The University of Texas at Austin to Dedicate Premier $55 Million Biomedical Engineering Building

Aug. 25, 2008

Event: The University of Texas at Austin students, faculty, staff and friends will attend a dedication of the new $55 million Biomedical Engineering Building, including William Powers Jr., president of The University of Texas at Austin, and several deans, including Ben Streetman, dean of the Cockrell School of Engineering. Biomedical engineering faculty will be available before the dedication ceremony to discuss their ongoing and groundbreaking research.

When: Thursday, Aug. 28, 1-4 p.m. Department of Biomedical Engineering faculty will be available from 1-2 p.m. The dedication ceremony begins at 2 p.m. with various university and industry speakers, followed by a ribbon-cutting ceremony at 3 p.m. and a reception lasting until 4 p.m.

Where: Biomedical Engineering Building, 107 W. Dean Keeton St., at the southeast corner of Dean Keeton and University Avenue. A map is available online.

Background: The 141,000-square-foot, six-story laboratory and research building was designed as the gateway to the university's northern campus. Its location creates a front door to the life sciences complex that includes the Neural & Molecular Science Building, the Louise and James Robert Moffett Molecular Biology Building and the future Experimental Science Building.

The building will house classrooms, research laboratories and administrative offices of the Biomedical Engineering Department. In addition, the College of Natural Sciences and the College of Pharmacy will each occupy one floor, providing interdisciplinary strength to the already stellar department.

It houses nine optics labs built two stories underground to minimize the effects of vibration. A dozen wet labs, eight tissue-culture rooms, several dry labs and four computational labs also exist for medical research. The building became the first facility on campus with Leadership in Energy and Environmental Design (LEED) certification from the U.S. Green Building Council. Some of its sustainable features include a rainwater collection system, use of products with recycled content, carbon dioxide monitoring and Greenguard-certified furniture.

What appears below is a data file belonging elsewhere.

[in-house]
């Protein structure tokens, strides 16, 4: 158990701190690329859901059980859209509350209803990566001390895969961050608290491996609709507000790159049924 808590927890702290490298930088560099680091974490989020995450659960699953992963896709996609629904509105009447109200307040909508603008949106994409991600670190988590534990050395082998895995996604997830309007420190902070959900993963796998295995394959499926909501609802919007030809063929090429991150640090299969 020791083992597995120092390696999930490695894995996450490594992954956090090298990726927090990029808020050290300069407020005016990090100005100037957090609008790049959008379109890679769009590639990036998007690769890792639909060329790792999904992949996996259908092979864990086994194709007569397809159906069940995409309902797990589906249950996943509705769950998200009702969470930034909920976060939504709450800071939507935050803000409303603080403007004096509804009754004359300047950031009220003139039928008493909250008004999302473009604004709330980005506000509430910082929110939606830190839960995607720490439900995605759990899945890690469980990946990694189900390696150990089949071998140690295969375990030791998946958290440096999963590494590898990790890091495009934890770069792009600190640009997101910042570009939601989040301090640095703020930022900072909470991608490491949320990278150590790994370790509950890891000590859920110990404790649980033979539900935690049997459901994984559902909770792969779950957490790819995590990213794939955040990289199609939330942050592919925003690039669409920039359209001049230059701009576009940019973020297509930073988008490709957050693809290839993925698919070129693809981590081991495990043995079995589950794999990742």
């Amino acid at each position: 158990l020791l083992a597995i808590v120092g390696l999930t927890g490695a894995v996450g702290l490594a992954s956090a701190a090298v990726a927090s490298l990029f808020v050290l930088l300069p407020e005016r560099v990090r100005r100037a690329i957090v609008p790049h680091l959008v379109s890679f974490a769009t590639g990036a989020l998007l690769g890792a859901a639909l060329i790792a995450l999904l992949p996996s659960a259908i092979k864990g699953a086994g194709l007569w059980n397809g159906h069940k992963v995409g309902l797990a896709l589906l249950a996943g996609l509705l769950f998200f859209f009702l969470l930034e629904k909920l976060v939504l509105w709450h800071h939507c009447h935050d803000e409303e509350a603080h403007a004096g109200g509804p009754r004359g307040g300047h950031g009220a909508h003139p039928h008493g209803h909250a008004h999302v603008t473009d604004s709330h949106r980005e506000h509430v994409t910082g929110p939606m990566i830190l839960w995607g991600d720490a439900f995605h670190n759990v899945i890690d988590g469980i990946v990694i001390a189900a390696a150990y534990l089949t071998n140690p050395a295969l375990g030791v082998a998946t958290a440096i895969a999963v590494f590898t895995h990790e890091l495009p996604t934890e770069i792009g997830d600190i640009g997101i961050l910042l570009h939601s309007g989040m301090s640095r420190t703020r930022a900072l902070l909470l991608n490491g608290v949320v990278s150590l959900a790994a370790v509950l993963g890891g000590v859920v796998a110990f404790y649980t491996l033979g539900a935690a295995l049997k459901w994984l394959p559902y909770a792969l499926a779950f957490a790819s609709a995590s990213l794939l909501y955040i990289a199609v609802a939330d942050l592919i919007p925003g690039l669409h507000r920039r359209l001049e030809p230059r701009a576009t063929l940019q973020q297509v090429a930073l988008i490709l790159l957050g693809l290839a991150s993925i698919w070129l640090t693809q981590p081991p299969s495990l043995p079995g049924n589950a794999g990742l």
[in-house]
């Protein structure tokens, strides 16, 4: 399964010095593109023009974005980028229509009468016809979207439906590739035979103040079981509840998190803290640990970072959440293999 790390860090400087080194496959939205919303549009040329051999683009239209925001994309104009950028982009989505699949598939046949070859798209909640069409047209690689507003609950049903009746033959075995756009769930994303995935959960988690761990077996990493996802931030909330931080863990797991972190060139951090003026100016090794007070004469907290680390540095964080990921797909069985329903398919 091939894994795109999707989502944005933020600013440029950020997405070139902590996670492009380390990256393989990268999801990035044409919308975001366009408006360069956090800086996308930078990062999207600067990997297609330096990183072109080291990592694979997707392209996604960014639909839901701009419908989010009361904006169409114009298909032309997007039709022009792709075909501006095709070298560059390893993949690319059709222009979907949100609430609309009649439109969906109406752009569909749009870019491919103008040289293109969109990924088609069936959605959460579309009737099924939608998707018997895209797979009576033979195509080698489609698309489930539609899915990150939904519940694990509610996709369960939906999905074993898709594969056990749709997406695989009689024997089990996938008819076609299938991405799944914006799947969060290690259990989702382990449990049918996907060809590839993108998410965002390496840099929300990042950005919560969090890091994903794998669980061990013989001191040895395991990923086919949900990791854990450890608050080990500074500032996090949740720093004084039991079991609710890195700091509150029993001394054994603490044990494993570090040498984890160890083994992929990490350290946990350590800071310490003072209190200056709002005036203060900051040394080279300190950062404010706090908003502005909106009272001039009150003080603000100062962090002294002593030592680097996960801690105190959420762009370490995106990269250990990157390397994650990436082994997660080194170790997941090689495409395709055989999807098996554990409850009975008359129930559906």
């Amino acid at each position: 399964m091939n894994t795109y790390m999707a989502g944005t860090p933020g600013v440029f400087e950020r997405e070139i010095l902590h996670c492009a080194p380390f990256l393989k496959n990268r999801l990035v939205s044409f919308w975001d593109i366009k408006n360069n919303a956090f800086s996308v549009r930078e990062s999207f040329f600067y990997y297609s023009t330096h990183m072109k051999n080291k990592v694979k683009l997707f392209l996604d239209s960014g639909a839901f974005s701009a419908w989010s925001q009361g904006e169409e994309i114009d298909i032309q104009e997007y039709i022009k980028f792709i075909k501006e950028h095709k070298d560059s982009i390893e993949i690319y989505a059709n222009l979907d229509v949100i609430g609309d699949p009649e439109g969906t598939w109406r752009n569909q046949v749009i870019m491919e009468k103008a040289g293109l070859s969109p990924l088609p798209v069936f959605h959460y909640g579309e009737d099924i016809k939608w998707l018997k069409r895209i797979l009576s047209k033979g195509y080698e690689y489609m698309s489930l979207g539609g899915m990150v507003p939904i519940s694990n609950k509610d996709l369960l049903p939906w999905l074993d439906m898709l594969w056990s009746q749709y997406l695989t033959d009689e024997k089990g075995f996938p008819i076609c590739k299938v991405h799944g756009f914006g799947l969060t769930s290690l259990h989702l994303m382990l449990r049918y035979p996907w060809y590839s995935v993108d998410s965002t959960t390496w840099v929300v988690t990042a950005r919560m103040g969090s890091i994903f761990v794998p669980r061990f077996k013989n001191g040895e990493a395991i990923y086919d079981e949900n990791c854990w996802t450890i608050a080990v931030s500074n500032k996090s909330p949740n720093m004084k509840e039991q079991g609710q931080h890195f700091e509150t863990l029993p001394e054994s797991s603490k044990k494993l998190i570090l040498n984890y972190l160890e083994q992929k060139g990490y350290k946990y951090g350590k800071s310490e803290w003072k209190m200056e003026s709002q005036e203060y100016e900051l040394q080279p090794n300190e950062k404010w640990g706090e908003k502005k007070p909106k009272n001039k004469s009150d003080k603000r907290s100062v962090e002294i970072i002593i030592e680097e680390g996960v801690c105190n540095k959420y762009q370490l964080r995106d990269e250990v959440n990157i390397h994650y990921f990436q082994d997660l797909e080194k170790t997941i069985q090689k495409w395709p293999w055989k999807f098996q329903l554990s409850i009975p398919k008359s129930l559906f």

Funding for the building was provided by the state's Permanent University Fund, the university, the Washington, D.C.-based Whitaker Foundation ($3 million) and the Cockrell School ($5 million).

Faculty members available for interviews at the dedication from 1-2 p.m. include:

  • Assistant Professor Mia Markey, whose research focuses on computer-aided detection of breast cancer in mammography as well as 3-D face recognition.
  • Associate Professor Krishnendu Roy, whose work develops cancer and infectious-disease vaccines and involves generating immune cells from stem cells for cell therapy.
  • Assistant Professor James Tunnell, who conducts nanoparticle cancer research and is testing a device that detects skin cancer using weak pulses of light.
  • Assistant Professor Muhammad Zaman, who is developing the next generation of global computing methods using idle computers to solve the biggest challenges in cancer. This work is complemented by multidisciplinary experimental approaches developed in his lab to study tumor metastasis.

NOTE to editors and reporters: Starting at noon the day of the event, news media should call the following mobile number for Daniel J. Vargas, Cockrell School of Engineering, 832-372-3588.

For more information, contact: Daniel Vargas;  Kenneth Diller, Biomedical Engineering, Cockrell School of Engineering College of Engineering, 512-471-7167.